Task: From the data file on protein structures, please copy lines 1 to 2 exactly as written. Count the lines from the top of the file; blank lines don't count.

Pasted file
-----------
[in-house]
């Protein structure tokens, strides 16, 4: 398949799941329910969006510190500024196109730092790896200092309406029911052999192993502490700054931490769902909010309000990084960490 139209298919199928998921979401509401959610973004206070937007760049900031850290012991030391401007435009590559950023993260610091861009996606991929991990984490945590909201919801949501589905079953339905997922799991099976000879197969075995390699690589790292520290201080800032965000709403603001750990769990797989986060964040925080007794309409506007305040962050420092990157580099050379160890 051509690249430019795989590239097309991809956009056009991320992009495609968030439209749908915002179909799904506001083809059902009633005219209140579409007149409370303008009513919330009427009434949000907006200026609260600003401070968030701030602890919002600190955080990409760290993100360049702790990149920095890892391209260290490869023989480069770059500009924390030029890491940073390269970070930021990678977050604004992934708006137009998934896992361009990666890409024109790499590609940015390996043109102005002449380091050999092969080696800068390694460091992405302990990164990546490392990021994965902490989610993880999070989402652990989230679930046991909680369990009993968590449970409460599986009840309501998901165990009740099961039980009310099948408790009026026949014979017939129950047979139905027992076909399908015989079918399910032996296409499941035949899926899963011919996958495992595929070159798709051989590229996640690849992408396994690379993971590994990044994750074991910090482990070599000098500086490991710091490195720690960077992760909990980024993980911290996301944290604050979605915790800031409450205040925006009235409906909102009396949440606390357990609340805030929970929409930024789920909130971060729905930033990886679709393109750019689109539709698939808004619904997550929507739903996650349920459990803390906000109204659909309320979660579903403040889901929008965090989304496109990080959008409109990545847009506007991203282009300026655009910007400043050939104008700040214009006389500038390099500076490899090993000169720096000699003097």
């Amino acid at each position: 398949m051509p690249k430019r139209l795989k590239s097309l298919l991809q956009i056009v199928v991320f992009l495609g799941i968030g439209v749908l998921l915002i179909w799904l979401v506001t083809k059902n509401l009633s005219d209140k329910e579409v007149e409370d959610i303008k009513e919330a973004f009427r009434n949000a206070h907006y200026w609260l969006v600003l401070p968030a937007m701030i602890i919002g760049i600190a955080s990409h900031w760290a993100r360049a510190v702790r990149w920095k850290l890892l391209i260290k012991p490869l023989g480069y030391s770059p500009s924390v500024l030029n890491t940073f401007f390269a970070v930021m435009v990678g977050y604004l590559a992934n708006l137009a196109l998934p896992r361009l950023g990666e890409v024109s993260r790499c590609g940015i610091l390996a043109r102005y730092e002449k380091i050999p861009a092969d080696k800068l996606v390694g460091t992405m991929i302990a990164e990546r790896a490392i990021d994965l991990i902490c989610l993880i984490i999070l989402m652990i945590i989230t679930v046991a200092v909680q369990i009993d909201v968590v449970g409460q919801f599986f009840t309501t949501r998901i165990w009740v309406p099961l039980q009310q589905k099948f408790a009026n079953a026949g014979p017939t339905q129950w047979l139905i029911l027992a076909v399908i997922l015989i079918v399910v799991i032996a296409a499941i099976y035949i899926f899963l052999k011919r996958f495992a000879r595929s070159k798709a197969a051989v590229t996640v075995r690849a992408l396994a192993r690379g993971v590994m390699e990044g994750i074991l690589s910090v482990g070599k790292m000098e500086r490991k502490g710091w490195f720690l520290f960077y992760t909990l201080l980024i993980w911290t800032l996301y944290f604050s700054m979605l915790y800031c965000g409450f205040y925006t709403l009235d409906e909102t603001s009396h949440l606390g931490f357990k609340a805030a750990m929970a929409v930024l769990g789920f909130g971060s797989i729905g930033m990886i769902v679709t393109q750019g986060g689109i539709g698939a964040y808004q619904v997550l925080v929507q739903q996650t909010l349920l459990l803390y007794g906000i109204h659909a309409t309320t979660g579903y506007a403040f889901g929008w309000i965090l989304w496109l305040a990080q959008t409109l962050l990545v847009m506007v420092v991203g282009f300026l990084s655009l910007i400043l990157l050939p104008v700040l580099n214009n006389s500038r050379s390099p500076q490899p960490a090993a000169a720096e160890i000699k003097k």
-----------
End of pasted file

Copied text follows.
[in-house]
């Protein structure tokens, strides 16, 4: 398949799941329910969006510190500024196109730092790896200092309406029911052999192993502490700054931490769902909010309000990084960490 139209298919199928998921979401509401959610973004206070937007760049900031850290012991030391401007435009590559950023993260610091861009996606991929991990984490945590909201919801949501589905079953339905997922799991099976000879197969075995390699690589790292520290201080800032965000709403603001750990769990797989986060964040925080007794309409506007305040962050420092990157580099050379160890 051509690249430019795989590239097309991809956009056009991320992009495609968030439209749908915002179909799904506001083809059902009633005219209140579409007149409370303008009513919330009427009434949000907006200026609260600003401070968030701030602890919002600190955080990409760290993100360049702790990149920095890892391209260290490869023989480069770059500009924390030029890491940073390269970070930021990678977050604004992934708006137009998934896992361009990666890409024109790499590609940015390996043109102005002449380091050999092969080696800068390694460091992405302990990164990546490392990021994965902490989610993880999070989402652990989230679930046991909680369990009993968590449970409460599986009840309501998901165990009740099961039980009310099948408790009026026949014979017939129950047979139905027992076909399908015989079918399910032996296409499941035949899926899963011919996958495992595929070159798709051989590229996640690849992408396994690379993971590994990044994750074991910090482990070599000098500086490991710091490195720690960077992760909990980024993980911290996301944290604050979605915790800031409450205040925006009235409906909102009396949440606390357990609340805030929970929409930024789920909130971060729905930033990886679709393109750019689109539709698939808004619904997550929507739903996650349920459990803390906000109204659909309320979660579903403040889901929008965090989304496109990080959008409109990545847009506007991203282009300026655009910007400043050939104008700040214009006389500038390099500076490899090993000169720096000699003097």